1957 Lincoln Premiere / Specs, Photos, More

The 1957 Lincoln Premiere Four Door was a luxury car produced by the Lincoln-Mercury Division of the Ford Motor Company. The first generation of the Lincoln Premiere was produced for the 1956 and 1957 model years.

The Premiere is known to have been inspired by Ford's 1955 Futura Show. The Lincoln brand gained more fame when years later the Hollywood "Batmobile" was designed from a Lincoln Futura concept car. The concept car had a plexiglass canopy and jet fighter type styling which had everything you needed for an into the future Batmobile.

lincoln premiere

1957 Lincoln Premiere grille and quad headlights

Lincoln came out for the 1956 model year with all new models. These cars were lower, longer and wider which was the hallmark look of the 1950's. Lincoln also changed their lineup hierarchy making the Capri the entry level Lincoln and making the new Premiere their top of the line Lincoln model.

The Lincoln Premiere was available as a hard top coupe, a four door hard top, and a convertible.

Styling Changes for the 1957 Lincoln Premiere

Styling changed for the 1957 model year, notably with big blade like rear fins, four headlights instead of two, more chrome trim and an engine with more horsepower. As a side note it was said that Lincoln management actually wanted these new tail fins to be two inches higher but designers nixed the idea. The tail fins were already among the biggest in 1957. Tail fins were a trademark of many car models during the late 1950's but in regards to Lincoln it was only in 1957 that their cars had what one might call true fins.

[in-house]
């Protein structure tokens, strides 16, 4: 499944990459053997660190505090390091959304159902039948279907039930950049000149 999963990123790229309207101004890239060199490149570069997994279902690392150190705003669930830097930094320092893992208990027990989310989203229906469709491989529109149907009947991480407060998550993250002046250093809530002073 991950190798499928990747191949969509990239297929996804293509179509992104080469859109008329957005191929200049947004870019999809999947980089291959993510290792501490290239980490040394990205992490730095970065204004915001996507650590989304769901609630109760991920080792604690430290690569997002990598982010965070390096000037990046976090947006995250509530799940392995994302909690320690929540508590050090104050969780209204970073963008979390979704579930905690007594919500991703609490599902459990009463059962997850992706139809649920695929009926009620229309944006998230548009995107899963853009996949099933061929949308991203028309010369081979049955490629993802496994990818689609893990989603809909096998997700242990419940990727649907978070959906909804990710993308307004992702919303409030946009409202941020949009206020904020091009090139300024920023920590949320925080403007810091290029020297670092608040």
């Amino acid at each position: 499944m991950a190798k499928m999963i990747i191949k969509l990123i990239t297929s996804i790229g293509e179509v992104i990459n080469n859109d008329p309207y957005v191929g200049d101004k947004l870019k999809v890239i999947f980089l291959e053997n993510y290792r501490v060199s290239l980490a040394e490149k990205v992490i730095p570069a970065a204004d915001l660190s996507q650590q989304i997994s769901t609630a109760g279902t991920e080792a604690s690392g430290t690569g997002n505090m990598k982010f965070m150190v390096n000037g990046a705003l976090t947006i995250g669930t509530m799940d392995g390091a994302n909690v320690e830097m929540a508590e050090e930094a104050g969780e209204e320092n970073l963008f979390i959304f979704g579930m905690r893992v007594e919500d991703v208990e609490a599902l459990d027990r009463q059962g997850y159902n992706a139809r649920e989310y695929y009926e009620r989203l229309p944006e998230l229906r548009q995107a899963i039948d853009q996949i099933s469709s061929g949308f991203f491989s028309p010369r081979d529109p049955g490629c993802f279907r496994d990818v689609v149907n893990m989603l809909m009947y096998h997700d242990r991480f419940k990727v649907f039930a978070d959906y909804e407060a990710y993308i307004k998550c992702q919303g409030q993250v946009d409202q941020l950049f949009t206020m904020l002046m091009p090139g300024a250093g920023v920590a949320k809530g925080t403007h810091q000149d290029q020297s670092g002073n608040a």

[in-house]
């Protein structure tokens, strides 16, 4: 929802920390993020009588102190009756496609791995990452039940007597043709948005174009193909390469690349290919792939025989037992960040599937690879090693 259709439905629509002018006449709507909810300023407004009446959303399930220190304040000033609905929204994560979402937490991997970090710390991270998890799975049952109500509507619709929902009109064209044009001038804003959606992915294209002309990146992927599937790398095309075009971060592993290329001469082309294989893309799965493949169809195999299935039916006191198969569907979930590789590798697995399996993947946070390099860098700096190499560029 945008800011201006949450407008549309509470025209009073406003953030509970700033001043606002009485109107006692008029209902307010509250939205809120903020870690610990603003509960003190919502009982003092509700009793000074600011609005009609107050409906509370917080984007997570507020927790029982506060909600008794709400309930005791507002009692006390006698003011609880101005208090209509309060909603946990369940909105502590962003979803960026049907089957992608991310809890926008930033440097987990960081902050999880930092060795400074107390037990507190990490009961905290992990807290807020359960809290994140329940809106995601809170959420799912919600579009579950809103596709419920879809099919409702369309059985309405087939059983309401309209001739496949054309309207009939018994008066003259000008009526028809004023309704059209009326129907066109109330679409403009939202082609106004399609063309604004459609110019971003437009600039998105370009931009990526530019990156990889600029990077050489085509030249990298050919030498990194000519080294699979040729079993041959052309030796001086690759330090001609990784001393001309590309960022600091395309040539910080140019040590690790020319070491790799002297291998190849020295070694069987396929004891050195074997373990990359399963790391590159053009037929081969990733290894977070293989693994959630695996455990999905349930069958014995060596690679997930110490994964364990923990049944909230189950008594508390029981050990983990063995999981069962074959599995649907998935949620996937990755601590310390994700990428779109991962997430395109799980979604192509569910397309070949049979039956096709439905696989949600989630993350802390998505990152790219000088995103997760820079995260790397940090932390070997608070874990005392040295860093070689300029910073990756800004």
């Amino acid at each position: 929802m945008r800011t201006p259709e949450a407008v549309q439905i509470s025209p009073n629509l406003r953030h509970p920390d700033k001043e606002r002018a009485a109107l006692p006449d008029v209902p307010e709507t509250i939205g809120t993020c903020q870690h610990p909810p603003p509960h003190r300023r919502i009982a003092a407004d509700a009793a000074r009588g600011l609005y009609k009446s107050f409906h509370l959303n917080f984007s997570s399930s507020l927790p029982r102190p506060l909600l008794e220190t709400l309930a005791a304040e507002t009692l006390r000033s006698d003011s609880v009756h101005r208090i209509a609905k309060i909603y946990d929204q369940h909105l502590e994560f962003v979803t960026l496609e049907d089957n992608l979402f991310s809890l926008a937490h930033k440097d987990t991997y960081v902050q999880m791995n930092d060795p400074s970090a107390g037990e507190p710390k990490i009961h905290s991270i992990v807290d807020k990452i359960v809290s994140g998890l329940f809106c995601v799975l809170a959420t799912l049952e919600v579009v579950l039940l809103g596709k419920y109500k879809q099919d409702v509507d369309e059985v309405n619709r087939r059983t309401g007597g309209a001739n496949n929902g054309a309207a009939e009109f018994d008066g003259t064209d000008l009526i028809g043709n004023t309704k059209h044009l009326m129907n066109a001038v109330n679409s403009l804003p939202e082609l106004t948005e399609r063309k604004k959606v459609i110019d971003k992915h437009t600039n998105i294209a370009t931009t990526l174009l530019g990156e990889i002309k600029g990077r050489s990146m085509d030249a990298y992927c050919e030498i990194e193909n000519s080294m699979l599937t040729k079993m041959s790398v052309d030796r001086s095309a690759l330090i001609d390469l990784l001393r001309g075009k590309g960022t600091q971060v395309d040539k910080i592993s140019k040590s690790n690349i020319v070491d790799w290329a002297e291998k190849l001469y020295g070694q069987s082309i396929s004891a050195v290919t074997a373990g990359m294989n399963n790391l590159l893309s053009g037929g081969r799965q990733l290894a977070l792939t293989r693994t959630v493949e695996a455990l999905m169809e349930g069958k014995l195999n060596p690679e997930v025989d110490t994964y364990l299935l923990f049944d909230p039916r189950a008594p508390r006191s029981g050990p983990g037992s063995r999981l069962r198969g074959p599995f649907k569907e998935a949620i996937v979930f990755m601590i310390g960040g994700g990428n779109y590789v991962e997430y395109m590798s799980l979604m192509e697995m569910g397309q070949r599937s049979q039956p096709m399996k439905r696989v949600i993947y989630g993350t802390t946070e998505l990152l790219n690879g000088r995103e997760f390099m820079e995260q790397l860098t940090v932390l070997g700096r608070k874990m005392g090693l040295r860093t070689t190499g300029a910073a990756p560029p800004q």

1957 lincoln premiere specificationsThe “Quadra-Lite” headlight setup used regular 7-inch headlights with 5-inch “road lamps” underneath turned on and off by a separate switch.

Since a true quad headlight configuration could be illegal in some states, the separate switch took care of that issue. Lincoln claimed that the 1957 Premiere was the first car with quad headlights, and had TV personality Ed Sullivan promote the cars. The Lincoln Premiere also featured four way power seats as standard equipment.

Lincoln Premiere sales for 1956 was strong. For 1957, Lincoln wanted to keep the sales high but felt changes needed to be made because of it's competition. Lincoln  believed it was essential to compete with the all new Forward Look from Chrysler. At the same time it should be noted that Lincoln used the same body shell from 1956.